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One in four Cameroonian girls is victim of breast ironing


Summary from Street News Service April 11, 2011

A shocking report has revealed that over a quarter of girls in Cameroon undergo the torturous experience of breast ironing ‘for their protection’.

Breast ironing is a traditional ritual in which, by using heated and flat objects, a girl’s growing breasts are pressed in order to suppress and reverse their development.

The act is usually performed by a girl’s mother or aunt.

To iron breasts they mostly use a wooden pestle or a stone, other tools employed include coconut shells, grinding stones, ladles, spatulas and hammers; all carefully heated over burning coals.

Although breast ironing is most widely practised in Cameroon, it also occurs in Guinea-Bissau, West and Central Africa, including Chad, Togo, Benin and Guinea-Conakry.

Doctor Tchana, Cameroonian gynaecologist and vice-president of the Cameroonian Association of Female Doctors, comes across both victims and perpetrators of the ritual in her clinic.

Often, mothers do not realise what they are doing to their daughters.

She recalls one woman coming in to the practice about a year ago, begging for forgiveness: “Forgive me doctor, I was not measuring the pain, but when I burnt myself I realised the type of suffering my little girl had to endure”, she cried.

The woman was ironing her daughter’s breast when she burnt her hand. That is why she had come to see the doctor.

Breast ironing is justified by Cameroonian women for many reasons. Apart from being historically rooted in their culture, it is used to avoid sexual contact between young girls and boys.

By preventing girls’ bodies from the sign of emerging sexuality, mothers try to make sure that their girls remain virginal and pure and avoid them becoming visibly fertile women – and potential mothers.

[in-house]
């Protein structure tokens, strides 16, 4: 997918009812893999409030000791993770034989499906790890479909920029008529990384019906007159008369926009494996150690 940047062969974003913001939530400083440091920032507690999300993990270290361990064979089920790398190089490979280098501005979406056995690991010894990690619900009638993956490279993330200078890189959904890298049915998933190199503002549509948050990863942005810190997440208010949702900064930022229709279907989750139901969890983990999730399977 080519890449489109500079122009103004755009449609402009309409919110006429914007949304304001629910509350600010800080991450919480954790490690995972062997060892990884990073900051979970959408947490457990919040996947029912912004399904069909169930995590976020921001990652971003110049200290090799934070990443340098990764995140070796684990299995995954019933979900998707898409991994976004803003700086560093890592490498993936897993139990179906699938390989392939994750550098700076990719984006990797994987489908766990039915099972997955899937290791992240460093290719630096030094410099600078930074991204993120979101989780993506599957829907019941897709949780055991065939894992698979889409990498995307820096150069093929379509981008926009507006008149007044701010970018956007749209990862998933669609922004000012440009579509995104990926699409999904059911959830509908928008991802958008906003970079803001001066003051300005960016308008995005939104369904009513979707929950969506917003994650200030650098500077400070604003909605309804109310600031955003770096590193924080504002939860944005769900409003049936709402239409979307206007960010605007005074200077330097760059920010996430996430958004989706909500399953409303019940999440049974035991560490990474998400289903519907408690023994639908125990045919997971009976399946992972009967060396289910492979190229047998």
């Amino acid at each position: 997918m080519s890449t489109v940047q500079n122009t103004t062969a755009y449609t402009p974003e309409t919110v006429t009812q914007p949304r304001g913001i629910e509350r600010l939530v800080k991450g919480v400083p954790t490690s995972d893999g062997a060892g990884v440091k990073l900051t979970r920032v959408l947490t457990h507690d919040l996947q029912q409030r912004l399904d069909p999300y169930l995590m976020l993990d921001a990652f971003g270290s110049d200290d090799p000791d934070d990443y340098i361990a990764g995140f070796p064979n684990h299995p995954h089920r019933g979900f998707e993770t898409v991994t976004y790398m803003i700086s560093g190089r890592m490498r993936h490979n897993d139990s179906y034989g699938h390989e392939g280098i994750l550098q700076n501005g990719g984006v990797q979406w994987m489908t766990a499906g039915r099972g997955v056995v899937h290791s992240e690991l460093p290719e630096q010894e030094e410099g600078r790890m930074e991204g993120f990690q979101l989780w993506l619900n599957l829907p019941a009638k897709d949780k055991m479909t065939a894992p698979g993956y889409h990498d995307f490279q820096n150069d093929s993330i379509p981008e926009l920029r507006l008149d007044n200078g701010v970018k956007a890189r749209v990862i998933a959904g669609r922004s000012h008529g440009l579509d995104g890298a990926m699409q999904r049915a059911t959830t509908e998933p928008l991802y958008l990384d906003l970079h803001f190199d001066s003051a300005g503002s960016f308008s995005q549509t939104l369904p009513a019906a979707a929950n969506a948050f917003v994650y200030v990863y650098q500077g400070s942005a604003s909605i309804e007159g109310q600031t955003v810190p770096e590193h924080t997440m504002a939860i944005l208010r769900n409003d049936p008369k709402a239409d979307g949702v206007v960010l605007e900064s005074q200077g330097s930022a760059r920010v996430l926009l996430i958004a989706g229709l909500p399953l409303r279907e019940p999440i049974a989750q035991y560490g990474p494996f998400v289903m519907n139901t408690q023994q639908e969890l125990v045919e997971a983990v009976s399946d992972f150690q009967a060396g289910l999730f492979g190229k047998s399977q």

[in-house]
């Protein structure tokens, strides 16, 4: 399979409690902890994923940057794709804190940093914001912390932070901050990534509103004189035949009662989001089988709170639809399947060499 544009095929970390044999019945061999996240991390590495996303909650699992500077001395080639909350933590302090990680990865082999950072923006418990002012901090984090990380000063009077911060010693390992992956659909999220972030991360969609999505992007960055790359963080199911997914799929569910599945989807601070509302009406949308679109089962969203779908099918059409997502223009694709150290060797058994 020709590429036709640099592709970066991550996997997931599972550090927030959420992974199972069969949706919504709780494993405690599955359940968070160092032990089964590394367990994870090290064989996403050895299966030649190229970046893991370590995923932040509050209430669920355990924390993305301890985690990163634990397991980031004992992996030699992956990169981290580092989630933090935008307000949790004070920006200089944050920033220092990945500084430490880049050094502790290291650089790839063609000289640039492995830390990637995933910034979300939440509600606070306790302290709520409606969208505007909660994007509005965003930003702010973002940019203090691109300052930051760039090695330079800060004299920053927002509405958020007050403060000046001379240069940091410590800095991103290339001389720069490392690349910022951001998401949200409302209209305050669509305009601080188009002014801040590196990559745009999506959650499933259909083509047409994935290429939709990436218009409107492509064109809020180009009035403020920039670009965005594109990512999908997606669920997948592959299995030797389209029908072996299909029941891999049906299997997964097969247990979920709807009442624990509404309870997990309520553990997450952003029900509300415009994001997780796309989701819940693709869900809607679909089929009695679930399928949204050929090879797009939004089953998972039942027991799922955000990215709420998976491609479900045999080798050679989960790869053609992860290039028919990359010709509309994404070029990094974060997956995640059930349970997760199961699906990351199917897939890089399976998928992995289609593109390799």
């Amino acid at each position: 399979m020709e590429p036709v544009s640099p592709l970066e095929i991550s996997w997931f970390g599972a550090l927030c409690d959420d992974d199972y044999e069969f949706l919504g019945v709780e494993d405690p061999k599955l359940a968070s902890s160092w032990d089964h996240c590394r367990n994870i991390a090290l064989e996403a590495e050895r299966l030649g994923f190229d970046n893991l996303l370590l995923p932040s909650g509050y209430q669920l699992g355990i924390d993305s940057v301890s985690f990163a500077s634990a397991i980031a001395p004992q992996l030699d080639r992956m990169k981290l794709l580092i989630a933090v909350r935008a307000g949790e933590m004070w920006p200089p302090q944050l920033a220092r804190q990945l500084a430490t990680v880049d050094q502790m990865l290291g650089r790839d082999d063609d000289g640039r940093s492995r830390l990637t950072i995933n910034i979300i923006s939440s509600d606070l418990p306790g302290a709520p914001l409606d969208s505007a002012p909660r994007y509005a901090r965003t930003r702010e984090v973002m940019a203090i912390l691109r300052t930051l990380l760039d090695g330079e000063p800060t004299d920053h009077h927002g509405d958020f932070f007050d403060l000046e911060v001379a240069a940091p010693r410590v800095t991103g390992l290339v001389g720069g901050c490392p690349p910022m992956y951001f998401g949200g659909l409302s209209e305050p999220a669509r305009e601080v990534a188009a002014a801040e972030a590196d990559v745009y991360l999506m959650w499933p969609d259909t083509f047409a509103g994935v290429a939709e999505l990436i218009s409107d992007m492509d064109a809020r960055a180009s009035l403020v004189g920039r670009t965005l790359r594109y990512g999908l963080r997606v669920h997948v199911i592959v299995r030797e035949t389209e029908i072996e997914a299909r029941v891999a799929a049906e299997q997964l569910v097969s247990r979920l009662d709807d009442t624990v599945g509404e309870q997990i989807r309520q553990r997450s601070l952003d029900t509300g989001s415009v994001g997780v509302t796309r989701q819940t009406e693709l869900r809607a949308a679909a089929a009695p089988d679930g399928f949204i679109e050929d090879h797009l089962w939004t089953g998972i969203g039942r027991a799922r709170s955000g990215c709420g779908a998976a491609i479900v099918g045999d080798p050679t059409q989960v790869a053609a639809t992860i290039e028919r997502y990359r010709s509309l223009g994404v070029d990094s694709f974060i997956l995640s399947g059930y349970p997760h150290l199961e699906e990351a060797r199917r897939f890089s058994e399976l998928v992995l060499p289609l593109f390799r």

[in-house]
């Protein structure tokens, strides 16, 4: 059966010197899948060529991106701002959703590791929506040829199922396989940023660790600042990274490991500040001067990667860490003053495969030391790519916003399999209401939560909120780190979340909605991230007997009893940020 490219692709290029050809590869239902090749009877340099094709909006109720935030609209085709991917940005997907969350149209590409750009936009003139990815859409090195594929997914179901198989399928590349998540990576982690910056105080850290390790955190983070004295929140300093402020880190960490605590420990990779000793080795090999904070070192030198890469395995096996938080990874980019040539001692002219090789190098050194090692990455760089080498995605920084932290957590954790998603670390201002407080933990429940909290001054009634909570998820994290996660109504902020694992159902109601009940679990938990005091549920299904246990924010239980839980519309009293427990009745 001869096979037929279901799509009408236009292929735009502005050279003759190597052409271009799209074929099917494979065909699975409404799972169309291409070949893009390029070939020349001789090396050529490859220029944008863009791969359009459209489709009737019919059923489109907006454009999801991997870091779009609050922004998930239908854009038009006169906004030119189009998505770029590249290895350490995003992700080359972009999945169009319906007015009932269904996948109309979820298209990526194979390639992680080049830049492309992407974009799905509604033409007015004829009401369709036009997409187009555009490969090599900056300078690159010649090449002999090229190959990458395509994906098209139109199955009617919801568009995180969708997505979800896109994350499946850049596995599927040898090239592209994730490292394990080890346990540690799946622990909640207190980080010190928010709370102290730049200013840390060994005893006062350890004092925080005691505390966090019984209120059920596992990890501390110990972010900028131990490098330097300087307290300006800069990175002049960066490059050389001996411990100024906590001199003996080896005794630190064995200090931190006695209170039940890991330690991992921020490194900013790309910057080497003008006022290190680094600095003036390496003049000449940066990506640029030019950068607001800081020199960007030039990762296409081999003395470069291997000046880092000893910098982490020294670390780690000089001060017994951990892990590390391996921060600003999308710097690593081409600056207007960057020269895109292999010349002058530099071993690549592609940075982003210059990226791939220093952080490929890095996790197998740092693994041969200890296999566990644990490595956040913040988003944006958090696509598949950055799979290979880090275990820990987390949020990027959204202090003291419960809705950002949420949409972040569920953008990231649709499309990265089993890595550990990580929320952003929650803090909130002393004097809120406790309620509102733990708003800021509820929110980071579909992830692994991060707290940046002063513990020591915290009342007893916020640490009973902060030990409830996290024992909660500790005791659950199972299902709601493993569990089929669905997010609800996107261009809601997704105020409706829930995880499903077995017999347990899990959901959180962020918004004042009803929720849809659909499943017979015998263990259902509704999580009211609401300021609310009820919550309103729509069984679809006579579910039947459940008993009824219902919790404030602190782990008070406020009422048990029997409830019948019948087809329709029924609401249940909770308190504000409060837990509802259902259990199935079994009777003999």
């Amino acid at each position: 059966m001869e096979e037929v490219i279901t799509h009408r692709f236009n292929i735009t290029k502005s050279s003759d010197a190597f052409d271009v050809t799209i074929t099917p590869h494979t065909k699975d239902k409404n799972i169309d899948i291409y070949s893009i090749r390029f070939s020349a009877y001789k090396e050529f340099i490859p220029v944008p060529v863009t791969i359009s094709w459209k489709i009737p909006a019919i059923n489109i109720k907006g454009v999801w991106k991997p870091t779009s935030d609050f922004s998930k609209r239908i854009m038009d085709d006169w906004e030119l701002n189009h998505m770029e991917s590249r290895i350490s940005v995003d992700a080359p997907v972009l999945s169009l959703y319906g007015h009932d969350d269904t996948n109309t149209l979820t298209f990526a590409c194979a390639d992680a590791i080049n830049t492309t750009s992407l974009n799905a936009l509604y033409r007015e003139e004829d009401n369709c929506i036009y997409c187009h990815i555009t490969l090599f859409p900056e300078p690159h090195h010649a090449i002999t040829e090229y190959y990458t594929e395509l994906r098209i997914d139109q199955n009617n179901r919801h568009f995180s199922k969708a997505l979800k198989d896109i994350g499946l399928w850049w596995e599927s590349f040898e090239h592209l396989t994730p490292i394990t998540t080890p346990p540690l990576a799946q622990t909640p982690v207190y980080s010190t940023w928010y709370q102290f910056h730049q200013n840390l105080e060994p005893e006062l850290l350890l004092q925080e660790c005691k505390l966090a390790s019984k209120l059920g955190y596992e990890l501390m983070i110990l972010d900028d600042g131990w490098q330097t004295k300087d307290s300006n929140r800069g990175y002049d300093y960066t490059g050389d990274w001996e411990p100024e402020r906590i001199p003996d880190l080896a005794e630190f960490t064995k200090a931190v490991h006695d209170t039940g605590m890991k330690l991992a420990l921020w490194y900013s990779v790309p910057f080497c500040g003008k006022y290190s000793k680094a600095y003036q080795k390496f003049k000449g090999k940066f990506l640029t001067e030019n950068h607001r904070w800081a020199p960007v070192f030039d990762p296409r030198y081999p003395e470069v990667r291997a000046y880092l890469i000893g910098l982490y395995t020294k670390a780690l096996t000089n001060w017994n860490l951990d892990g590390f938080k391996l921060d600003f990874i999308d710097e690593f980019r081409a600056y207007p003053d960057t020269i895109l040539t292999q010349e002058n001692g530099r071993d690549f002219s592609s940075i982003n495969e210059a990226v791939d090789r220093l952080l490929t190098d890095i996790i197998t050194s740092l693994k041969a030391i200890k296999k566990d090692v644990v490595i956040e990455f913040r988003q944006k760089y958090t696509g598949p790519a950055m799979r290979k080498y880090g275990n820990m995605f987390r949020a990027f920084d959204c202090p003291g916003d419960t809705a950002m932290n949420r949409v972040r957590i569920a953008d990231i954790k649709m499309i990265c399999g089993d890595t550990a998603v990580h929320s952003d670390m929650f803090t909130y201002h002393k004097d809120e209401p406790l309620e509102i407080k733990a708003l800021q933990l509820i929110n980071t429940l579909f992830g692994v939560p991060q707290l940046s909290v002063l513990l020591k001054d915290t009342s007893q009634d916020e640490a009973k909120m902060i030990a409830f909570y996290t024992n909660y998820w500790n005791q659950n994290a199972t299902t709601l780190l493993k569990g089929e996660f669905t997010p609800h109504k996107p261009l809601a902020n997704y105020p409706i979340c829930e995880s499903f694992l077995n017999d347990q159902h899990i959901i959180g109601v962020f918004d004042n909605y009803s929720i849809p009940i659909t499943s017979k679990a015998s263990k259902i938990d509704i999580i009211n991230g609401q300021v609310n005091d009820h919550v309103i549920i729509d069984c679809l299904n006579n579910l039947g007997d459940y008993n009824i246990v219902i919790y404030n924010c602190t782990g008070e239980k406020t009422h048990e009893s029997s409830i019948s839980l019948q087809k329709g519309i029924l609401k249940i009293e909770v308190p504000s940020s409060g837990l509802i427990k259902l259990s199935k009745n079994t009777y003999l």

Apart from being painful and psychologically traumatic, breast ironing exposes girls to multiple health problems.

According to many medical reports, it can lead to abscesses, itching, inability to breastfeed the babies, infection, deformity or disappearance of the breasts, cysts, tissue damage and even breast cancer.

Unfortunately, breasts are not the only target for “ironing” in Cameroon. Belly ironing, also known as postpartum massaging, is another harmful traditional practice present in the country.

According to the women’s organisation Renata, it is even more widespread than breast ironing, being just as painful and also leaving women with horrible physical and psychological scars.

In belly ironing, a traditional broom steeped in boiling water is used to whip the belly of a woman who has just given birth.

Then, a towel is soaked in boiling water to massage the different parts of the body and in some regions, the woman is asked to sit on a bucket of hot water so the vapour penetrates her vagina and uterus.

Even this can cause burns, vaginal infections, cervix damage or scars. Cameroonian women accept it because the tradition says that it is very important to evacuate the remaining blood after delivering a baby.

For more information on breast ironing, see previous WVoN stories here and here.

Thanks to Suzannah Young for bringing this story to our attention.

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